The Ngee Ann Kongsi Most Outstanding Overcomer Award gives recognition to a student who has demonstrated strong perseverance in overcoming the odds and setbacks in life to complete the course of study with good academic records, and is exemplary in his or her conduct. It is named after the renowned charitable foundation, the Ngee Ann Kongsi, in honour of its generous contribution to TP.
As a two-year-old, when Jessen was unable to walk, his anxious parents checked with doctors who diagnosed him with having Spinal Muscular Atrophy Type 2 – a motor neuron disease that causes the loss of motor functions. Today, Jessen has lost strength in the muscles of his legs and requires the use of a motorised wheelchair. Yet, this young man, the eldest of three sons of accountants, remains positive, always sporting a ready smile.
Forced to choose a CCA when he was in Primary 4 in Geylang Methodist School, he decided to join the Media Robotics Club, just so he could make computer games! It was here that he learned to develop games and fell in love with game development.
Fiercely independent, he worked hard at his studies at Geylang Methodist School (Secondary), to realise his dream of pursuing the game development course at TP. All was well until Secondary 3, when his spine had bent so much to the left that he required surgery to insert a steel rod to straighten it. After the surgery, Jessen contracted pneumonia and had to stay in hospital for another month. Despite all the catching-up he needed to do, Jessen remained focused and aced his O-levels, attaining a net aggregate score of 7 points.
The transition from secondary school to polytechnic was initially hard for Jessen, as he found the workload heavy and he had to familiarise himself with the new campus. He had also started travelling to and from TP by bus and MRT on his own. It proved to be a year of challenges, adjustments and opportunities, which he finished with flair by getting on the Director’s List for his stellar academic performance. He repeated this feat in his second year.
Fervent about making the environment more inclusive, Jessen is keen to use technology to improve the lives of people, particularly those who have disabilities. In his second year, he led a team of students in the Microsoft Singapore Imagine Cup Competition 2018 where they proposed a navigation app to help the wheelchair-bound find accessible routes and avoid obstacles like overhead bridges and stairs. Jessen focused his research on integrating artificial intelligence and machine learning into this solution. He also competed in the Splash Awards 2018 and attended the Serious Games Conference.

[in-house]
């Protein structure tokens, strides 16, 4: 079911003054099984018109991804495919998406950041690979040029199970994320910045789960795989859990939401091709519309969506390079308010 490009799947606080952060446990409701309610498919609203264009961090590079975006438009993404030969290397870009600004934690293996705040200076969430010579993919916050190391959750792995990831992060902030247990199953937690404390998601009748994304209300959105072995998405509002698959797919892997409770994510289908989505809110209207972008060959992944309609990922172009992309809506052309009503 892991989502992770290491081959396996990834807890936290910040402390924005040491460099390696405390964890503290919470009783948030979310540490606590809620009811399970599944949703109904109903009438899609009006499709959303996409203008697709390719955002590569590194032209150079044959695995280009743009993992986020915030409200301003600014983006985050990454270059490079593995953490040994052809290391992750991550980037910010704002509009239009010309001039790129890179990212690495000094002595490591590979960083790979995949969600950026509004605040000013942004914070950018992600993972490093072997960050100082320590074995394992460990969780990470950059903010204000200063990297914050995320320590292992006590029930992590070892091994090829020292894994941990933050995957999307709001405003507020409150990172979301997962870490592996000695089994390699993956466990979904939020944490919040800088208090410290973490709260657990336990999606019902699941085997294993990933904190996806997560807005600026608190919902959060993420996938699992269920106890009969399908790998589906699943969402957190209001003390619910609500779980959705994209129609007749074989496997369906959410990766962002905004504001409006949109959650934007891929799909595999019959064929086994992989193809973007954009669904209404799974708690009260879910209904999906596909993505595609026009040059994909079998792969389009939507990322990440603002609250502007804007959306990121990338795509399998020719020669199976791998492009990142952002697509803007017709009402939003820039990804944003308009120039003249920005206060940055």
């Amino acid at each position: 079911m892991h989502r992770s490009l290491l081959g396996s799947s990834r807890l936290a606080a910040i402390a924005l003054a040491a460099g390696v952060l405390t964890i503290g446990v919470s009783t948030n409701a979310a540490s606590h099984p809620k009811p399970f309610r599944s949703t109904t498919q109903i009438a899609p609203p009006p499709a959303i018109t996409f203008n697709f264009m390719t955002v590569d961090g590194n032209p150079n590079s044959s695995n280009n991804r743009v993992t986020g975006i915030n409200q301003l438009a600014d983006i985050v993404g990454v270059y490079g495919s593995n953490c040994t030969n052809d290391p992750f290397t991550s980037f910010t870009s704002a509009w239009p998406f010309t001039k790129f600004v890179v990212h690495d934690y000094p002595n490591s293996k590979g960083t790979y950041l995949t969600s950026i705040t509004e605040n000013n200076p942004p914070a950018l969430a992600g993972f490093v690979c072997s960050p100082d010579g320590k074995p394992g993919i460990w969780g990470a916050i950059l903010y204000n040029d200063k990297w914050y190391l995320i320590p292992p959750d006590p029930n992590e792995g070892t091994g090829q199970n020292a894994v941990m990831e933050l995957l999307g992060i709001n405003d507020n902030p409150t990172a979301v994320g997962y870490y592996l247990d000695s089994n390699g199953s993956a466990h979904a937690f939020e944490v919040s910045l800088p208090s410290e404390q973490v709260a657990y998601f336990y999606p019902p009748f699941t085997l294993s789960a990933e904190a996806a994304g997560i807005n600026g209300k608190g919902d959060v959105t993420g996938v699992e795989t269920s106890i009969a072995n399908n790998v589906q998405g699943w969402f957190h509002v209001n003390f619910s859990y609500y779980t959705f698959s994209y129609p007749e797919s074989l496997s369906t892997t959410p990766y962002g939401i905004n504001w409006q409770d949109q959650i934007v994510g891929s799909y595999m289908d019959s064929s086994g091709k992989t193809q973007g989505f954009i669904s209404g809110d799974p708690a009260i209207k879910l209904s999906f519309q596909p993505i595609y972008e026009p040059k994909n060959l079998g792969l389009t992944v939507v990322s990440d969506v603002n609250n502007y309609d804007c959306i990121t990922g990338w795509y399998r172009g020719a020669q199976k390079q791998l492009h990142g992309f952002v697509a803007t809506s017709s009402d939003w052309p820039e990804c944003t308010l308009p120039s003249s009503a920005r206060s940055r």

In his final year, Jessen was part of the team commissioned to develop a mobile game for National Day 2018. Titled “NDP Jalan!”, the game enabled users to familiarise themselves with Singapore’s civic district through fun activities and the use of augmented reality technologies. Jessen also completed a six-month internship at the Bioinformatics Institute at A*STAR. Witty and articulate, his course-mates have the highest respect for him because he is responsible, self-motivated and intelligent.
With his great passion and technical aptitude, Jessen graduates with an outstanding cGPA of 3.93 and is the Bronze medallist of his course cohort. While he eventually hopes to pursue a university degree to deepen his skills in game design and development, he has decided to get more experience first, by working with a game development company.
So whom does Jessen admire? “Game developers – because they are in the line of work, regardless of how hard it is, purely because of their love and passion for games, and I respect that.”
Bravo, Jessen! We are so proud of you.